Few professions are as harmed by the climate crisis as farming, which depends on stable climate and environmental conditions for good harvests.
As global temperatures rise and precipitation patterns shift, farmers are facing devastating new challenges such as severe drought, floods, and pest infestations, along with increasing desertification and dwindling groundwater supplies. These shocks come at a time when global food production needs to significantly increase to feed the growing human population and curb the ongoing hunger crisis, which currently ensnares 800 million people worldwide.
In this urgent context, groups like Global Citizen’s partner the Ban Ki-moon Centre for Global Citizens are supporting farmers as they adapt and prepare for the future.
The surest way to protect global agriculture is by phasing out fossil fuels to prevent catastrophic levels of global warming. Farming has already become harder at 1.2 degrees Celsius of warmth; each additional tenth of degree of warming adds more difficulty.
Another effective solution involves shifting from industrial modes of agriculture that degrade the environment and fuel the climate crisis to regenerative forms of agriculture that heal ecosystems. Investing in food production that promotes biodiversity would also facilitate the global goal of conserving 30% of land and marine spaces by 2030.
Beyond these two main pillars of action, examples of climate adaptation vary on the local and regional level and showcase the ingenuity and resilience of farmers everywhere.
If climate change is the new normal, then we’re merely in the first stages of adaptation. Yet the field as a whole remains profoundly underfunded and very little of the money that is raised makes it to farmers.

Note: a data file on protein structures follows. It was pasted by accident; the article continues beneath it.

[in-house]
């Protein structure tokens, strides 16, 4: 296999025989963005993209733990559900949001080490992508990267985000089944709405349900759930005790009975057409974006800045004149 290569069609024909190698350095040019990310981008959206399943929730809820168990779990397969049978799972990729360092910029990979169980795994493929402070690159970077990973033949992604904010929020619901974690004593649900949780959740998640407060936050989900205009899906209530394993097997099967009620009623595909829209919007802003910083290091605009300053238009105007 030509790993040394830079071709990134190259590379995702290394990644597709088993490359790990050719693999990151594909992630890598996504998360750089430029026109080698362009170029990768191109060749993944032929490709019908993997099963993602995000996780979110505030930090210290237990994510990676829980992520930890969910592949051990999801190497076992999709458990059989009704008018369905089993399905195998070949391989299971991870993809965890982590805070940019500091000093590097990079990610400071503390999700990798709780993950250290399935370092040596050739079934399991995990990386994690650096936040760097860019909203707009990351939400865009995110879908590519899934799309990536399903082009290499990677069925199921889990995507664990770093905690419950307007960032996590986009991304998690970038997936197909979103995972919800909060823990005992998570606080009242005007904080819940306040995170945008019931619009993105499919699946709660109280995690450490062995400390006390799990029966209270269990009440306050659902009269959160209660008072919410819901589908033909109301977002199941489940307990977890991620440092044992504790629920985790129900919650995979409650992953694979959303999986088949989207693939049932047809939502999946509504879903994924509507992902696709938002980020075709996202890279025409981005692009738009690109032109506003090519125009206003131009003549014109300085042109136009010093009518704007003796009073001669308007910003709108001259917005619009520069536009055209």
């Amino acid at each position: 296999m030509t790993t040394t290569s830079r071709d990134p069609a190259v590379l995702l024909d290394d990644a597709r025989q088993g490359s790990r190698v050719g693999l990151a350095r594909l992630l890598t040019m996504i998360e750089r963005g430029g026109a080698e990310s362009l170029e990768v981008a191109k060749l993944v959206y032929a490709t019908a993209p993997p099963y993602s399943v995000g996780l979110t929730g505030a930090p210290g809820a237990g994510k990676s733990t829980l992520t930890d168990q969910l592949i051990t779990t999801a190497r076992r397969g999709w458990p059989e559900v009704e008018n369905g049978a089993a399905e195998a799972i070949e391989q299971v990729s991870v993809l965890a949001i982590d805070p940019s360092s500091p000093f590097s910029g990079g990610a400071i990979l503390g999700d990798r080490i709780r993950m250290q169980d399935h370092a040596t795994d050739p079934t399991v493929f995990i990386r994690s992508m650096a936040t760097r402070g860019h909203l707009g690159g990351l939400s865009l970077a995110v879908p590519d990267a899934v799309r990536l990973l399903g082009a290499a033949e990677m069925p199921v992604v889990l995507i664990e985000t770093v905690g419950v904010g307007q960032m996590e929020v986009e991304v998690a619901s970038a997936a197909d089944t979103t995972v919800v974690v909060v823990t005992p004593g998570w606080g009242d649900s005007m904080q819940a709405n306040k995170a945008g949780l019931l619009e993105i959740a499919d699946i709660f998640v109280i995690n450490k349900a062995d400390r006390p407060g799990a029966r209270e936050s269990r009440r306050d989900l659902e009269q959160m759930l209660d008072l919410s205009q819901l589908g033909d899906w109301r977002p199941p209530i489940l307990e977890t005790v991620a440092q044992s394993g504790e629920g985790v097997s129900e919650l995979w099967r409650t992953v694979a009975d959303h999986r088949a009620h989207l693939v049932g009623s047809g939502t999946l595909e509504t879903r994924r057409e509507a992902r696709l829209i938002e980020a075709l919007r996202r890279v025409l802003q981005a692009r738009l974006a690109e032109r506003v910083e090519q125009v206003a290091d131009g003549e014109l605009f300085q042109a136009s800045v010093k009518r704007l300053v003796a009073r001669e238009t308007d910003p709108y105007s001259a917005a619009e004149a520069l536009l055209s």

In fact, only 1.7% of climate funding worldwide goes to support smallholder farmers in developing countries who are on the frontlines of the crisis. Without more funding, global food yields could decline by 30% by 2050. In the years ahead, countries need to reverse these trends by adequately investing in climate adaptation measures for agriculture.
Here are 12 ways farmers are tackling climate adaptation around the world.
1. Drought-Resistant Crops
Shifting rain patterns affect regions of the world differently. In sub-Saharan Africa, it has largely meant less rainfall. In Zimbabwe, droughts have become endemic and good rains only come every five years, according to the International Energy Agency.
The Bill & Melinda Gates Foundation is helping farmers adapt to drier conditions with drought-resistant maize. Farmers who used these new seeds produced up to 1,300 more pounds of maize than their counterparts during years of drought, which has improved income levels, and allowed families to invest in their operations.